1.       Information Skills: Identifies the need for data, obtains them from existing sources or creates them, and evaluates their relevance and accuracy. Completely performing the tasks of acquiring data and evaluating information, including posing analytical questions to determine specific information needs; selecting possible information and evaluating its appropriateness, and determining when new information must be created.

2.       Problem Solving Skills: Recognizes that a problem exists (i.e. there is a discrepancy between what is and what should or could be); identifies possible reason for the discrepancy, devises and implements a plan of action to resolve it; evaluates and monitors progress; revises plan as indicated based on findings. 

3.       Writing Skills: Communicates thoughts, ideas, information, and messages in writing; records information completely and accurately; composes and creates documents such as letters, directions, manuals, reports, proposals, graphs, flow charts; uses language, style, organization, and format appropriate to the subject-matter, purpose, and audience. Includes supporting documentation and attends to level of detail; checks, edits, and revises for correct information, appropriate emphasis, form, grammar, spelling, and punctuation.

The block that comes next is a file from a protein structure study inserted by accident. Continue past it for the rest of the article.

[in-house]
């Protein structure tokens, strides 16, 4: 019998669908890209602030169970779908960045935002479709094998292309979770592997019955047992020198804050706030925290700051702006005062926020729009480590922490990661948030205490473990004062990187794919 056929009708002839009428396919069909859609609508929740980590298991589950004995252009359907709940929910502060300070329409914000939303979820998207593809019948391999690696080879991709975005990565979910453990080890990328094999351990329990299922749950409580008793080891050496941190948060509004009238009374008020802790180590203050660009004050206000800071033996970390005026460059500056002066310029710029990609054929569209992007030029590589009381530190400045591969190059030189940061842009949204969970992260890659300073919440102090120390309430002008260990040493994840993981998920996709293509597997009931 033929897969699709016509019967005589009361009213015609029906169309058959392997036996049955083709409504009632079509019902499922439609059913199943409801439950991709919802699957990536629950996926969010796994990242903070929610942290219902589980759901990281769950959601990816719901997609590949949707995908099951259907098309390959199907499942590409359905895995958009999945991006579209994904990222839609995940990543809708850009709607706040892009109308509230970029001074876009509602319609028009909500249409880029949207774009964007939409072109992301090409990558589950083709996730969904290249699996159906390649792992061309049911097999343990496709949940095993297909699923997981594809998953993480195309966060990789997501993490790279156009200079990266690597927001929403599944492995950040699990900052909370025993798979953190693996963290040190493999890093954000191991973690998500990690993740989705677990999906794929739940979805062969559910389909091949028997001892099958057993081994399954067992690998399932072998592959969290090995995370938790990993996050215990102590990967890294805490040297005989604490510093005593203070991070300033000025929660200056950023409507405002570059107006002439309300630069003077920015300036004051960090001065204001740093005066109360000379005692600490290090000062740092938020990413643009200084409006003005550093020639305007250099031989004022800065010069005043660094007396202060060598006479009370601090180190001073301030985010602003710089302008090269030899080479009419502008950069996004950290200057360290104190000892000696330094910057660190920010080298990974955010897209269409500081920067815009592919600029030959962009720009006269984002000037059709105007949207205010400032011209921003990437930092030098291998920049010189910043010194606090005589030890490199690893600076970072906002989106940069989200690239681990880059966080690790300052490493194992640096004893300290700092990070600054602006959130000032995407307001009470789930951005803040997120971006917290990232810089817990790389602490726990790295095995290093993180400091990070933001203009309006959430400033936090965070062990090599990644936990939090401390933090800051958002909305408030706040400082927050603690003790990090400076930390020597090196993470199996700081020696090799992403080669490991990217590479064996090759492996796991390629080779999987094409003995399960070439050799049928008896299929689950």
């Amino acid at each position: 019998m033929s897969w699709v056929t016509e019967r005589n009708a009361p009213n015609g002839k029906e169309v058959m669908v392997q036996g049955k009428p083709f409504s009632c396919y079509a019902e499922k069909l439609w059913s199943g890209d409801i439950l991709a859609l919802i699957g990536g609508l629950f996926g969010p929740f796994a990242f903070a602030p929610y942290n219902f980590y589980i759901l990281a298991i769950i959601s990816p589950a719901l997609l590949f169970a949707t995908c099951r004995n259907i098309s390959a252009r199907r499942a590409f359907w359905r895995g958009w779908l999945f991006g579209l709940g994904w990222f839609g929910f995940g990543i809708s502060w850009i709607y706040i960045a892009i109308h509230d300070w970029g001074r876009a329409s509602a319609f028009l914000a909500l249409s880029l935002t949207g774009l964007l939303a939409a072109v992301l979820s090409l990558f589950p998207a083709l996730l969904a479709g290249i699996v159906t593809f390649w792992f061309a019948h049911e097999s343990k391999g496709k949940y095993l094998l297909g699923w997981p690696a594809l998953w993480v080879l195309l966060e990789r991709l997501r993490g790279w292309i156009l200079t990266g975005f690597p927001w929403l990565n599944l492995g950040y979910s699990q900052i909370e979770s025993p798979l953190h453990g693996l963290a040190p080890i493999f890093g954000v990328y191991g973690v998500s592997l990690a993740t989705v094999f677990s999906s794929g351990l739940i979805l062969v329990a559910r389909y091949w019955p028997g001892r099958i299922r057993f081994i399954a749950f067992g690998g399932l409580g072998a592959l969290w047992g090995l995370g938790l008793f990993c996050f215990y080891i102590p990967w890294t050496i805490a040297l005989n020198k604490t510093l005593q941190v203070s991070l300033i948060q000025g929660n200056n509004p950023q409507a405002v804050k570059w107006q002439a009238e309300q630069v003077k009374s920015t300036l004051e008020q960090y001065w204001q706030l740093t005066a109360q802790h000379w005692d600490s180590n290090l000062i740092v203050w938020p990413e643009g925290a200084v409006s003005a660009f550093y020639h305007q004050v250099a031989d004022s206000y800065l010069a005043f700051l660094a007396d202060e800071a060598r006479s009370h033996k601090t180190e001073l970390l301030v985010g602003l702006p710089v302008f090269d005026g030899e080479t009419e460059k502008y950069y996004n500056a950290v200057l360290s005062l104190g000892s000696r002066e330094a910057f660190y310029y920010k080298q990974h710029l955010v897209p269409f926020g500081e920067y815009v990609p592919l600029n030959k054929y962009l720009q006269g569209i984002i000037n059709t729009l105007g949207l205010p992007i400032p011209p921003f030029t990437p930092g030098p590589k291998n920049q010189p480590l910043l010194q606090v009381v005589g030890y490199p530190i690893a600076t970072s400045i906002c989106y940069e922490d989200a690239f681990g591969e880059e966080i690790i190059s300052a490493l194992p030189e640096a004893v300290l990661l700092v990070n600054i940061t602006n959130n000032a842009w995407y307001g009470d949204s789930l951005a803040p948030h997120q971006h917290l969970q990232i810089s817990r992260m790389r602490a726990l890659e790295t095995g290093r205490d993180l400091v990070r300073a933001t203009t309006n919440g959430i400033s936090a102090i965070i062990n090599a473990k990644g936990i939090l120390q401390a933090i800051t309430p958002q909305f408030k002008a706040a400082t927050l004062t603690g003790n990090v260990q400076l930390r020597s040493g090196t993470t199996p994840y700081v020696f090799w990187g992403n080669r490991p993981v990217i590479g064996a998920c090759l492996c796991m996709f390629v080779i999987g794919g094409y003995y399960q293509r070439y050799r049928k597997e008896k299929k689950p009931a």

GRADING POLICIES: Your grade will be based on the following:




3 Exams



3  Accounting Topics Quizzes



3 Case Related Quizzes



Lab Research & Assignments










        Basis for Grading:











Below 479



Grade Change Policies: Click on this link to view the policy. See Student Handbook:


Components of your Grade: See section specific syllabus.



Attendance/Class Participation: Regular and punctual class and laboratory attendance is expected of all students.  If attendance or compliance with other course policies is unsatisfactory, the instructor may withdraw students from the class.


Withdrawal: It is the responsibility of each student to ensure that his or her name is removed from the roll should he or she decide to withdraw from the class.  The instructor does, however, reserve the right to drop a student should he or she feel it is necessary.  If a student decides to withdraw, he or she should also verify that the withdrawal is submitted before the Final Withdrawal Date.  The student is also strongly encouraged to retain their copy of the withdrawal form for their records.